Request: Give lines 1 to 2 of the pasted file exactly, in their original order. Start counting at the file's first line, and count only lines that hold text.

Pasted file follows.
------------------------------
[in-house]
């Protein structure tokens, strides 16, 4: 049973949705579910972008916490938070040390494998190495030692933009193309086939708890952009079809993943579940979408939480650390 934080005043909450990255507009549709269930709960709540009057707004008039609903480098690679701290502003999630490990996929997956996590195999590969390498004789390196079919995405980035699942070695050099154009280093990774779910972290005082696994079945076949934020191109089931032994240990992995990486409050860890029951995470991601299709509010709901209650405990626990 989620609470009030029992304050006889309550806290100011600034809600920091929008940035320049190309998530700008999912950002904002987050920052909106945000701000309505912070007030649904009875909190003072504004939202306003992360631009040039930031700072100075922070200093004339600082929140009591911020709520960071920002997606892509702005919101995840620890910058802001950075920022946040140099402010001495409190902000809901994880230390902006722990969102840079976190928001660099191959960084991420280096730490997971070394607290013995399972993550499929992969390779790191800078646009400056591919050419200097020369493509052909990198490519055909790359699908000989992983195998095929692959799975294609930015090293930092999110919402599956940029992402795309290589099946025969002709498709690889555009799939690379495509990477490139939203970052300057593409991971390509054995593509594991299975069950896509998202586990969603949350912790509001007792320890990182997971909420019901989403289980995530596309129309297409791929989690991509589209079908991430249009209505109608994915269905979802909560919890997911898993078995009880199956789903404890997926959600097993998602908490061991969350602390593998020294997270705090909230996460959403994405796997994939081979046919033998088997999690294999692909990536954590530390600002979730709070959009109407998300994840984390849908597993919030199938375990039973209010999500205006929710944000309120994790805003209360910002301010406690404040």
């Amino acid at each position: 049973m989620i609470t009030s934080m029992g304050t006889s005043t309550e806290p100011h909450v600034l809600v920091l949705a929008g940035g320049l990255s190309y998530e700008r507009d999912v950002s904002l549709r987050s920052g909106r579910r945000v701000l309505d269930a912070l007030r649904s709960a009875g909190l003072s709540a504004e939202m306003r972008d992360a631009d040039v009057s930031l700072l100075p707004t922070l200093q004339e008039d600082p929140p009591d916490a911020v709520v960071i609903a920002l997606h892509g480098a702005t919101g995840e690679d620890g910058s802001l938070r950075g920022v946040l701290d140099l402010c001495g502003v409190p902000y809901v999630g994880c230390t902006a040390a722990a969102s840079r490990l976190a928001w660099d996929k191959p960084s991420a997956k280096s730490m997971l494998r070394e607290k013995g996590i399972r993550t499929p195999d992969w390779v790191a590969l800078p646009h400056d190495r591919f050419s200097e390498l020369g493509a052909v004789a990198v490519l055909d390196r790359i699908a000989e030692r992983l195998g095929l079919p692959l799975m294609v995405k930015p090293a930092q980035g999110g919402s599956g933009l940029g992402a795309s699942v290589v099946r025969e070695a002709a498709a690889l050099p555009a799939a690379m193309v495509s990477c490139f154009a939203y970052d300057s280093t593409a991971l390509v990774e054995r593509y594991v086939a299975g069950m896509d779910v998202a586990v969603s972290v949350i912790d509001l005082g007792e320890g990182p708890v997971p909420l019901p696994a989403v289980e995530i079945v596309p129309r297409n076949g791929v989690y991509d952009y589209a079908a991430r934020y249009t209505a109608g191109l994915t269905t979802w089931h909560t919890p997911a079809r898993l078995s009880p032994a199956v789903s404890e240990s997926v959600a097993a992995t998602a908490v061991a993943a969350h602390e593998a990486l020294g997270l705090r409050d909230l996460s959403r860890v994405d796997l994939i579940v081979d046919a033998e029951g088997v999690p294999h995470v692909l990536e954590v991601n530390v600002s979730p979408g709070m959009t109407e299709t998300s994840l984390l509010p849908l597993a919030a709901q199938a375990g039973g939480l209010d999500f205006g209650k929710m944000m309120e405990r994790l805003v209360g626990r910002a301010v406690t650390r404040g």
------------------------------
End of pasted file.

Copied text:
[in-house]
């Protein structure tokens, strides 16, 4: 049973949705579910972008916490938070040390494998190495030692933009193309086939708890952009079809993943579940979408939480650390 934080005043909450990255507009549709269930709960709540009057707004008039609903480098690679701290502003999630490990996929997956996590195999590969390498004789390196079919995405980035699942070695050099154009280093990774779910972290005082696994079945076949934020191109089931032994240990992995990486409050860890029951995470991601299709509010709901209650405990626990 989620609470009030029992304050006889309550806290100011600034809600920091929008940035320049190309998530700008999912950002904002987050920052909106945000701000309505912070007030649904009875909190003072504004939202306003992360631009040039930031700072100075922070200093004339600082929140009591911020709520960071920002997606892509702005919101995840620890910058802001950075920022946040140099402010001495409190902000809901994880230390902006722990969102840079976190928001660099191959960084991420280096730490997971070394607290013995399972993550499929992969390779790191800078646009400056591919050419200097020369493509052909990198490519055909790359699908000989992983195998095929692959799975294609930015090293930092999110919402599956940029992402795309290589099946025969002709498709690889555009799939690379495509990477490139939203970052300057593409991971390509054995593509594991299975069950896509998202586990969603949350912790509001007792320890990182997971909420019901989403289980995530596309129309297409791929989690991509589209079908991430249009209505109608994915269905979802909560919890997911898993078995009880199956789903404890997926959600097993998602908490061991969350602390593998020294997270705090909230996460959403994405796997994939081979046919033998088997999690294999692909990536954590530390600002979730709070959009109407998300994840984390849908597993919030199938375990039973209010999500205006929710944000309120994790805003209360910002301010406690404040």